In April, Chicagoan Lori Rader-Day’s third suspense novel, The Day I Died, will be published by Harper Collins William Morrow. Her first two novels, The Black Hour and Little Pretty Things, won the Anthony Award and the Mary Higgins Clark Award, respectively. You might also recognize Lori’s name from bylines here at the Chicago Review of Books. Since she’s a friend of the site, we didn’t have to beg too hard to get a sneak peek of the cover of the new book—along with some behind-the-scenes thoughts from the designer, Owen Corrigan.
Adam Morgan: What was your overall vision for this cover? What were some of the images you had in mind as you started this project?
Owen Corrigan: Without spoiling anything, I really liked the starkness of the first passage of the book (and the mystery it leaves the reader with). A lot of my initial comps were an attempt to capture that mood.
Adam Morgan: An early draft of the cover was beautiful but the author asked for a few considerations that turned into a totally new—and perfect—design. Can you talk about that stage of the design process? How did you approach the redesign and all the input you were getting?
Owen Corrigan: Whenever something like this happens, I try to start the entire design process over. I reconsidered my notes from reading the book, the feedback that was given, and I launched back into image research. When I did find the final image it gave me pause—covers showing the back of a woman’s head are a frequent and not always flattering or appropriate solution to books with female protagonists. In this case, I felt like the style of the hair, the pencil, and the mood in the image told the viewer a lot about the book and its protagonist and that it was worth trying.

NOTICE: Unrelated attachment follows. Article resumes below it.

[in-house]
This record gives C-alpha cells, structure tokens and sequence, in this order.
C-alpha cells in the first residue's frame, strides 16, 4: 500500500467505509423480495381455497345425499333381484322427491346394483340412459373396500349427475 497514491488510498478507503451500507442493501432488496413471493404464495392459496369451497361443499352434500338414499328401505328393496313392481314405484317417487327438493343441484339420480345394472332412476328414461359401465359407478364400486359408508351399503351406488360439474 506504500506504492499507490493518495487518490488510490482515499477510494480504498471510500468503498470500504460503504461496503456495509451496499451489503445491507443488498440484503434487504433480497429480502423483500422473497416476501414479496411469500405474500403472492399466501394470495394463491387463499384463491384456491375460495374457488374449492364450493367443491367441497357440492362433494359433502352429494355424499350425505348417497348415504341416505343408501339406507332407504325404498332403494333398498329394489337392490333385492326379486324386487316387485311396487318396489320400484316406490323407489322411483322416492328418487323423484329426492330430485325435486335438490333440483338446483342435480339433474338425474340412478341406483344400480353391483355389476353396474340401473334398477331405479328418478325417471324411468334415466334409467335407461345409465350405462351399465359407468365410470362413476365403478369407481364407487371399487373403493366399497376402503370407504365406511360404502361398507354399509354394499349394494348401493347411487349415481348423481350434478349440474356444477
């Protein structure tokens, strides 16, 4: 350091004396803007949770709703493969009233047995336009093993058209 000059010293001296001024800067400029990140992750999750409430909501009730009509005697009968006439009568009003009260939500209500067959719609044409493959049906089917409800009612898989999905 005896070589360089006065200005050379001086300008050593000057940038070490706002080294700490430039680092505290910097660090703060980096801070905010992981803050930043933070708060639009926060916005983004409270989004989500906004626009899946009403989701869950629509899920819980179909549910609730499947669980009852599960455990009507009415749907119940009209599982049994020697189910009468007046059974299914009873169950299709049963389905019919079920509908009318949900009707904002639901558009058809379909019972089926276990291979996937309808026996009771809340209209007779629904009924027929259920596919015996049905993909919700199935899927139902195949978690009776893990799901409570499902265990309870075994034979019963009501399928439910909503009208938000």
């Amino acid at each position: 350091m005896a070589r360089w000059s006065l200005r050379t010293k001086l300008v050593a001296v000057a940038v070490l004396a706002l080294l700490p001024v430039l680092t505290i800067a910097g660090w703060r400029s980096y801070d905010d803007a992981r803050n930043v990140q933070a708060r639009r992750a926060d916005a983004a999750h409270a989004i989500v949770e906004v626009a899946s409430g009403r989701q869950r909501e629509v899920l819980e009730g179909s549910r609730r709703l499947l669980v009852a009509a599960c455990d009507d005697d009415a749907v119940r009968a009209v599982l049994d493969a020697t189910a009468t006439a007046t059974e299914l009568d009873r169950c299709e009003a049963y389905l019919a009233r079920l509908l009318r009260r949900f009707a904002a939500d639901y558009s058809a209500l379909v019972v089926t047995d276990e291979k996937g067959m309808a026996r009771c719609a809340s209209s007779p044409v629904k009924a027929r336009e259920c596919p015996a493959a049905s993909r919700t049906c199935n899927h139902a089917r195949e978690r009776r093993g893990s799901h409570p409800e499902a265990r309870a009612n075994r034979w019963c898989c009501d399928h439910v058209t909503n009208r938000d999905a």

Adam Morgan: A few last minute tweaks happened in a third stage, resulting in the beauty that is the final cover. What was the design problem at this stage and what process did you go through to solve it?
Owen Corrigan: Our sales team felt like the draft at that point lacked a certain thrilling element so we decided to try something different with the type—this allowed me to get back to a hand drawn approach, which was something I had considered a lot while reading the book, but didn’t fully explore at first.
About the book:
Anna Winger can know people better than they know themselves with only a glance—at their handwriting. Hired out by companies wanting to land trustworthy employees and by the lovelorn hoping to find happiness, Anna likes to keep the real-life mess of other people at arm’s length and on paper. But when she is called to use her expertise on a ransom note left behind at a murder scene in the small town she and her son have recently moved to, the crime gets under Anna’s skin and rips open her narrow life for all to see. To save her son—and herself—once and for all, Anna will face her every fear, her every mistake, and the past she thought she’d rewritten.
The Day I Died by Lori Rader-Day
Harper Collins William Morrow
To be published April 11, 2017
Adam Morgan is the founding editor of the Chicago Review of Books and the Southern Review of Books. His essays and criticism have appeared in The Paris Review, Los Angeles Times, Chicago Tribune, Chicago magazine, and elsewhere.